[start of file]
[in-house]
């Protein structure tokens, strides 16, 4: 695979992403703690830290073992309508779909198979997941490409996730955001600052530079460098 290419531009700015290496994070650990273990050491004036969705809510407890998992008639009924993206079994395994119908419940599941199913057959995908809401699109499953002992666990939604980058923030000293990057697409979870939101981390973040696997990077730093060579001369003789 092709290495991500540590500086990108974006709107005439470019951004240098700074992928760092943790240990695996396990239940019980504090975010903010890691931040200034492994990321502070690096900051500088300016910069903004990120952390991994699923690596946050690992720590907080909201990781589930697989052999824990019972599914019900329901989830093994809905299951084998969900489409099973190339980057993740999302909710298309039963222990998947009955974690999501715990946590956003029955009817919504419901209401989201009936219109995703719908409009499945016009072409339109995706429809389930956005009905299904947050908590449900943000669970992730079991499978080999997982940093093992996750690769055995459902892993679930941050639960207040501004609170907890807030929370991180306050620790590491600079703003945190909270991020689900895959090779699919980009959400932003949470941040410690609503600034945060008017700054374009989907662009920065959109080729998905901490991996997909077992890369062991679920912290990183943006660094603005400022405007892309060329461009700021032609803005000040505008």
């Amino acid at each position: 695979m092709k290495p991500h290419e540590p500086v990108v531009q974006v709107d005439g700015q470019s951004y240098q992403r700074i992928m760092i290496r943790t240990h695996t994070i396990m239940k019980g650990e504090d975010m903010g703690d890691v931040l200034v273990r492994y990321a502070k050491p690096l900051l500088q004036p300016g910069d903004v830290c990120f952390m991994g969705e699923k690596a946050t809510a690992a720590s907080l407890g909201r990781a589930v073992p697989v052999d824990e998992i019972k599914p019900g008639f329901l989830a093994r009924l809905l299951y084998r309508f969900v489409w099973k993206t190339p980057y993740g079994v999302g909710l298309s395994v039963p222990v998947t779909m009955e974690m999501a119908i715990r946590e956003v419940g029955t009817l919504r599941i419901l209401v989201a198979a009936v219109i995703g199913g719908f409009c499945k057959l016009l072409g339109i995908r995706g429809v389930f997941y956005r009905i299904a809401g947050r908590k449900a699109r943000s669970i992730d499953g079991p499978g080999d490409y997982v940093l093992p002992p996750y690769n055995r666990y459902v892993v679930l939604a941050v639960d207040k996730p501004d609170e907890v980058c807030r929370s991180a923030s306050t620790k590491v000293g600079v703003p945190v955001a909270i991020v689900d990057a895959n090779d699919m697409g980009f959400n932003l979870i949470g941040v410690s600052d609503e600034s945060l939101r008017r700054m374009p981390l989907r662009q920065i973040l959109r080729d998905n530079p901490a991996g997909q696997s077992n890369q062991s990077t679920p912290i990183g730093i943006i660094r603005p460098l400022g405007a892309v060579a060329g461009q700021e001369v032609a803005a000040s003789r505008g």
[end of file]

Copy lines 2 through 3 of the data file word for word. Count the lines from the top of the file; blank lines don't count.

């Protein structure tokens, strides 16, 4: 695979992403703690830290073992309508779909198979997941490409996730955001600052530079460098 290419531009700015290496994070650990273990050491004036969705809510407890998992008639009924993206079994395994119908419940599941199913057959995908809401699109499953002992666990939604980058923030000293990057697409979870939101981390973040696997990077730093060579001369003789 092709290495991500540590500086990108974006709107005439470019951004240098700074992928760092943790240990695996396990239940019980504090975010903010890691931040200034492994990321502070690096900051500088300016910069903004990120952390991994699923690596946050690992720590907080909201990781589930697989052999824990019972599914019900329901989830093994809905299951084998969900489409099973190339980057993740999302909710298309039963222990998947009955974690999501715990946590956003029955009817919504419901209401989201009936219109995703719908409009499945016009072409339109995706429809389930956005009905299904947050908590449900943000669970992730079991499978080999997982940093093992996750690769055995459902892993679930941050639960207040501004609170907890807030929370991180306050620790590491600079703003945190909270991020689900895959090779699919980009959400932003949470941040410690609503600034945060008017700054374009989907662009920065959109080729998905901490991996997909077992890369062991679920912290990183943006660094603005400022405007892309060329461009700021032609803005000040505008």
């Amino acid at each position: 695979m092709k290495p991500h290419e540590p500086v990108v531009q974006v709107d005439g700015q470019s951004y240098q992403r700074i992928m760092i290496r943790t240990h695996t994070i396990m239940k019980g650990e504090d975010m903010g703690d890691v931040l200034v273990r492994y990321a502070k050491p690096l900051l500088q004036p300016g910069d903004v830290c990120f952390m991994g969705e699923k690596a946050t809510a690992a720590s907080l407890g909201r990781a589930v073992p697989v052999d824990e998992i019972k599914p019900g008639f329901l989830a093994r009924l809905l299951y084998r309508f969900v489409w099973k993206t190339p980057y993740g079994v999302g909710l298309s395994v039963p222990v998947t779909m009955e974690m999501a119908i715990r946590e956003v419940g029955t009817l919504r599941i419901l209401v989201a198979a009936v219109i995703g199913g719908f409009c499945k057959l016009l072409g339109i995908r995706g429809v389930f997941y956005r009905i299904a809401g947050r908590k449900a699109r943000s669970i992730d499953g079991p499978g080999d490409y997982v940093l093992p002992p996750y690769n055995r666990y459902v892993v679930l939604a941050v639960d207040k996730p501004d609170e907890v980058c807030r929370s991180a923030s306050t620790k590491v000293g600079v703003p945190v955001a909270i991020v689900d990057a895959n090779d699919m697409g980009f959400n932003l979870i949470g941040v410690s600052d609503e600034s945060l939101r008017r700054m374009p981390l989907r662009q920065i973040l959109r080729d998905n530079p901490a991996g997909q696997s077992n890369q062991s990077t679920p912290i990183g730093i943006i660094r603005p460098l400022g405007a892309v060579a060329g461009q700021e001369v032609a803005a000040s003789r505008g």